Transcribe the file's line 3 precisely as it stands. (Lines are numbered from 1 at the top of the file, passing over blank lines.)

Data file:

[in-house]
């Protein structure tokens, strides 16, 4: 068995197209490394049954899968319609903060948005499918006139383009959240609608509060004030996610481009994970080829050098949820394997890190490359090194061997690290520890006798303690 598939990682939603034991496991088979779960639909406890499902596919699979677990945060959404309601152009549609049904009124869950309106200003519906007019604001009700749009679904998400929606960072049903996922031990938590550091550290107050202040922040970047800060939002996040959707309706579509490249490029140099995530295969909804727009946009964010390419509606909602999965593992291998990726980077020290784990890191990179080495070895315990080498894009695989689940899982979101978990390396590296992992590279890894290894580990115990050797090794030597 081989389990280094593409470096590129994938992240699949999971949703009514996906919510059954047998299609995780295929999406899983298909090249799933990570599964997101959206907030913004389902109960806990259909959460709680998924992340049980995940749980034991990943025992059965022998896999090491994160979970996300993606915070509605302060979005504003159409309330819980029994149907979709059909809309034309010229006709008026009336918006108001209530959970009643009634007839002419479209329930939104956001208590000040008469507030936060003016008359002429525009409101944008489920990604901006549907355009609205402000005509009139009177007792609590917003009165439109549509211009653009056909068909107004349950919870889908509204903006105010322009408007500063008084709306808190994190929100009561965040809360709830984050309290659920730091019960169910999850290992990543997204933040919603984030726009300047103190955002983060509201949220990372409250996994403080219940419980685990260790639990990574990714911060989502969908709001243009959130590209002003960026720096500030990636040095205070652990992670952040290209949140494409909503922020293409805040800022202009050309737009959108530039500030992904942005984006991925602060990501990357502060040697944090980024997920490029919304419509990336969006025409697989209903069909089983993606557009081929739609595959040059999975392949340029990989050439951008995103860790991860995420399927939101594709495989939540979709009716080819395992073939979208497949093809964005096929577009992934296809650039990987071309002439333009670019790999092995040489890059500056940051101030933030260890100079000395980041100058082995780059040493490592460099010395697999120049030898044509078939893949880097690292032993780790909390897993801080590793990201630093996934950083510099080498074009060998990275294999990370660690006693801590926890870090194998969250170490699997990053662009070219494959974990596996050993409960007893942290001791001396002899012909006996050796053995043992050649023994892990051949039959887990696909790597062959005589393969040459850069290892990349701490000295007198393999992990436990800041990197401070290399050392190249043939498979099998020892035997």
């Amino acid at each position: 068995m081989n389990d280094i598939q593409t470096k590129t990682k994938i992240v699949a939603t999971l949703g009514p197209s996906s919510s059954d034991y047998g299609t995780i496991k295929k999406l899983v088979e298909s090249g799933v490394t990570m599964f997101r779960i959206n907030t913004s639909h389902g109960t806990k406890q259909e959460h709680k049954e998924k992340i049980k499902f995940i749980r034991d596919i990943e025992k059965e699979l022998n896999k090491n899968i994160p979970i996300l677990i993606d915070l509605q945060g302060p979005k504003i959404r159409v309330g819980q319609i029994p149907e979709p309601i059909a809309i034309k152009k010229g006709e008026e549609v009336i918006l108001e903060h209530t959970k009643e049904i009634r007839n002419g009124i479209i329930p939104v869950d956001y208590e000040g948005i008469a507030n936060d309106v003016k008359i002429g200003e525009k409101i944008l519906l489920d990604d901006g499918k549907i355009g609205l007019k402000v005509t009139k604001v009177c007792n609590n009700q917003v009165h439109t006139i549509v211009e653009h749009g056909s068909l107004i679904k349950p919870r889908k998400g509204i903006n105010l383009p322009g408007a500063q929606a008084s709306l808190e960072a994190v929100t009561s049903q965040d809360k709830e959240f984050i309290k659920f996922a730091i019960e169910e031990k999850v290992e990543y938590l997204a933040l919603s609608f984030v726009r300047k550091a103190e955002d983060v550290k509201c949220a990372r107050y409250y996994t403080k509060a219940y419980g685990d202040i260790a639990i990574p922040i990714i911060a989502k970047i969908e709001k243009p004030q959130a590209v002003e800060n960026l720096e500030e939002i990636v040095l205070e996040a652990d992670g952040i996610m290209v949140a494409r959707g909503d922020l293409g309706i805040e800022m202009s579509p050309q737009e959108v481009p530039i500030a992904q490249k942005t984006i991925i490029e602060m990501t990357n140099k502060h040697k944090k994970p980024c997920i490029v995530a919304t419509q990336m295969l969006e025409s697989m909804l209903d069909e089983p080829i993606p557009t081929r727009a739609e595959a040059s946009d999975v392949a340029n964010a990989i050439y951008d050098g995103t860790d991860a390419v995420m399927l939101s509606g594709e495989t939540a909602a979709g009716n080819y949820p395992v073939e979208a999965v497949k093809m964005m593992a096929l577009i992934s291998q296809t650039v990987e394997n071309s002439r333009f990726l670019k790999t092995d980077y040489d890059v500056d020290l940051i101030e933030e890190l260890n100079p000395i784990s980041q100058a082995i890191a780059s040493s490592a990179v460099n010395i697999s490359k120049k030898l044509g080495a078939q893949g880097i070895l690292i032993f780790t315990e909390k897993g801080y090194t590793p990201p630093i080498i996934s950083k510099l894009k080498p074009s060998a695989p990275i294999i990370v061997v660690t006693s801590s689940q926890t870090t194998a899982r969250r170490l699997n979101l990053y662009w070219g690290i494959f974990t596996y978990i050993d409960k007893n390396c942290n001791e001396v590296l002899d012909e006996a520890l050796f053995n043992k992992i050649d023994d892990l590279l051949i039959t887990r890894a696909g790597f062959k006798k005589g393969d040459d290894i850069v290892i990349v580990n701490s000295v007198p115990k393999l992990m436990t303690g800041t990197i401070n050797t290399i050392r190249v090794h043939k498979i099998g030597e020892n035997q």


């Amino acid at each position: 068995m081989n389990d280094i598939q593409t470096k590129t990682k994938i992240v699949a939603t999971l949703g009514p197209s996906s919510s059954d034991y047998g299609t995780i496991k295929k999406l899983v088979e298909s090249g799933v490394t990570m599964f997101r779960i959206n907030t913004s639909h389902g109960t806990k406890q259909e959460h709680k049954e998924k992340i049980k499902f995940i749980r034991d596919i990943e025992k059965e699979l022998n896999k090491n899968i994160p979970i996300l677990i993606d915070l509605q945060g302060p979005k504003i959404r159409v309330g819980q319609i029994p149907e979709p309601i059909a809309i034309k152009k010229g006709e008026e549609v009336i918006l108001e903060h209530t959970k009643e049904i009634r007839n002419g009124i479209i329930p939104v869950d956001y208590e000040g948005i008469a507030n936060d309106v003016k008359i002429g200003e525009k409101i944008l519906l489920d990604d901006g499918k549907i355009g609205l007019k402000v005509t009139k604001v009177c007792n609590n009700q917003v009165h439109t006139i549509v211009e653009h749009g056909s068909l107004i679904k349950p919870r889908k998400g509204i903006n105010l383009p322009g408007a500063q929606a008084s709306l808190e960072a994190v929100t009561s049903q965040d809360k709830e959240f984050i309290k659920f996922a730091i019960e169910e031990k999850v290992e990543y938590l997204a933040l919603s609608f984030v726009r300047k550091a103190e955002d983060v550290k509201c949220a990372r107050y409250y996994t403080k509060a219940y419980g685990d202040i260790a639990i990574p922040i990714i911060a989502k970047i969908e709001k243009p004030q959130a590209v002003e800060n960026l720096e500030e939002i990636v040095l205070e996040a652990d992670g952040i996610m290209v949140a494409r959707g909503d922020l293409g309706i805040e800022m202009s579509p050309q737009e959108v481009p530039i500030a992904q490249k942005t984006i991925i490029e602060m990501t990357n140099k502060h040697k944090k994970p980024c997920i490029v995530a919304t419509q990336m295969l969006e025409s697989m909804l209903d069909e089983p080829i993606p557009t081929r727009a739609e595959a040059s946009d999975v392949a340029n964010a990989i050439y951008d050098g995103t860790d991860a390419v995420m399927l939101s509606g594709e495989t939540a909602a979709g009716n080819y949820p395992v073939e979208a999965v497949k093809m964005m593992a096929l577009i992934s291998q296809t650039v990987e394997n071309s002439r333009f990726l670019k790999t092995d980077y040489d890059v500056d020290l940051i101030e933030e890190l260890n100079p000395i784990s980041q100058a082995i890191a780059s040493s490592a990179v460099n010395i697999s490359k120049k030898l044509g080495a078939q893949g880097i070895l690292i032993f780790t315990e909390k897993g801080y090194t590793p990201p630093i080498i996934s950083k510099l894009k080498p074009s060998a695989p990275i294999i990370v061997v660690t006693s801590s689940q926890t870090t194998a899982r969250r170490l699997n979101l990053y662009w070219g690290i494959f974990t596996y978990i050993d409960k007893n390396c942290n001791e001396v590296l002899d012909e006996a520890l050796f053995n043992k992992i050649d023994d892990l590279l051949i039959t887990r890894a696909g790597f062959k006798k005589g393969d040459d290894i850069v290892i990349v580990n701490s000295v007198p115990k393999l992990m436990t303690g800041t990197i401070n050797t290399i050392r190249v090794h043939k498979i099998g030597e020892n035997q």